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Tuesday, January 15

January 15, 2013
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Poetry Workshop: Today we started out the workshop by doing something crazy: we reviewed some terminology from Survey (for those of you who had Survey, anyway). We talked about the five essential elements of poetry; what an image is: some basic sound devices; and a couple of organizing devices (an external one: anaphora, and an internal one: narrative). We also talked about the “Who is talking?” question. And we spent a little time recording some imagery that might (or might not) come in handy later.

Your assignment for Tuesday (the next time we’ll have class) is to choose a patron poet — someone whose work you enjoy and admire. Without being overly restrictive, I want this poet to be someone whose work you might find in one of the Norton anthologies — someone who is widely recognized as a legitimate poet. You are also to choose a poem by this poet that you can bring to class with you in printed form. You’ll need it for what we’re going to try to do.

Next week we’ll work on developing lots of raw material and then we’ll set the first workshop dates for the following week. Everyone should plan to have their first poem on the blog by next Thursday. For the first rotation, you can choose any poem, including old stuff.

Fiction Workshop: Today we went over the syllabus and set the first rotation. Here are your due dates:
Due Wednesday, Jan. 23: Allison (workshop Tuesday, Jan. 29)
Due Monday, Jan. 28: Ashley, Victoria (workshop Thursday, Jan. 31)
Due Wednesday, Jan. 30: Alyx, Zack (workshop Tuesday, Feb. 5)
Due Monday, Feb. 4: Shannon, Jonnah (workshop Thursday, Feb. 7)
Due Wednesday, Feb 6: Bethany, Heaven (workshop Tuesday, Feb. 12)
Due Monday, Feb. 11: Morgan, Liam (workshop Thursday, Feb. 14)
Remember that your stories are due to be posted to the blog on the above dates. Hard copies will be distributed the following day and the workshop for your piece will be held on the date noted above.

Next week we will do a few in-class writing activities, hopefully to get you started on something new if you need it. Let me know asap if there are any issues with the above dates.

World Lit: We started class with a little geography quiz: you had to identify Russia, China, Japan, India and Ireland on a map. Those countries, plus the continent of Africa, will be the ones we’ll focus on in this course.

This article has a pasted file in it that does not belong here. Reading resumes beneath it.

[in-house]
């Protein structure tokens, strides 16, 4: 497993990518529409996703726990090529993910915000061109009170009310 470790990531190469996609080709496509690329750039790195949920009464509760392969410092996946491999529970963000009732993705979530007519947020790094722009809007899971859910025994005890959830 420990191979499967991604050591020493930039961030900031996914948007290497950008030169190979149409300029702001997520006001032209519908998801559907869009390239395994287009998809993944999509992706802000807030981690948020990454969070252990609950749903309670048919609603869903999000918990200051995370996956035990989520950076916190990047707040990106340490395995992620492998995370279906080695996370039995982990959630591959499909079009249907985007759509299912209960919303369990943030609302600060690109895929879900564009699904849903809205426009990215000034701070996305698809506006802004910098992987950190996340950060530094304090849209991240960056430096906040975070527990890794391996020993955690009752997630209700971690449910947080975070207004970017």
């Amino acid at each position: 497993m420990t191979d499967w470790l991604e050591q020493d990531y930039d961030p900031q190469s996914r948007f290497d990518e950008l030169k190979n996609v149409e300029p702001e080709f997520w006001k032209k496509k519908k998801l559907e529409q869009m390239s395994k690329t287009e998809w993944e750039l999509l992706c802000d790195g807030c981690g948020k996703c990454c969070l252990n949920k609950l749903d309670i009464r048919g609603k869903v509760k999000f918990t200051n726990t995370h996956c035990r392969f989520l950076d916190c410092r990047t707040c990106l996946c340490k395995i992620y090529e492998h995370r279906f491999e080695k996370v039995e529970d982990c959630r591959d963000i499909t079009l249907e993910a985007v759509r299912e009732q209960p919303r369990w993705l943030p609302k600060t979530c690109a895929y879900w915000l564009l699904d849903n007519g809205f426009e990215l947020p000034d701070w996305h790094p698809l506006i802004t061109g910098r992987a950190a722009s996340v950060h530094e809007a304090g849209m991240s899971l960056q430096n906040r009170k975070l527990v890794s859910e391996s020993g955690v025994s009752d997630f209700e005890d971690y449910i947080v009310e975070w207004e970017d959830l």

We started talking about World Lit by discussing why there even is any such field of study. To answer that question, we brainstormed the qualities that you thought are intrinsic to the literature you (probably) know best: American Lit.

Some things that people said, which I thought were perceptive: Much of it has focused on the underdog, or at least the average person — someone who is eligible, as we all are, for the American Dream. That is, the belief that anyone can, if they work hard enough, achieve success here. It’s a powerful idea; so powerful that when that right is denied (as when, for example, prejudice, racism or corruption have prevented it), we believe that denial is worth a story (or several). People noted that a lot of well-known American Lit is centered around small towns and is influenced by religion in some fashion — both things not surprising when you consider our national origins. And someone said freedom has been a common theme; I agree, especially when you consider just how big the continent that greeted our forefathers was, and the possibilities it presented to them, which must have seemed almost limitless.

Those are some qualities of American Lit. We needed to see them in part because we won’t find them in all the work we’ll be reading — we’ll find other stuff instead. Now you’re ready to look for it.

Prompt: Today we went over the syllabus. Bring your notebook on Thursday! Also, the first notebook check will happen next Tuesday (Jan. 22), so get started on the entries… now.

Film Studies: Today we went over the syllabus and watched a short slapstick film with Buster Keaton (The Goat). You took notes, which were collected.

Survey: CNF: Today we began CNF by:

1. Reviewing the syllabus
2. Talking about what CNF is, and what is isn’t (there was a handout)
3. Reading (aloud) the David Sedaris essay “You Can’t Kill The Rooster.” It’s a funny story (at least I hope you thought so), but it has to be more than that to really be worth talking about. Your assignment for Tuesday is to write down what you believe is the theme of the essay. I gave out index cards, but you can use a regular old piece of paper. Just have it in written form, ready to turn in on Tuesday.

If you don’t like CNF, that is perfectly fine — we hear it every year. It’s my job to help you see that it can be more than just some dry retelling of facts that weren’t interesting the first time around. We’ll start in earnest on Tuesday.

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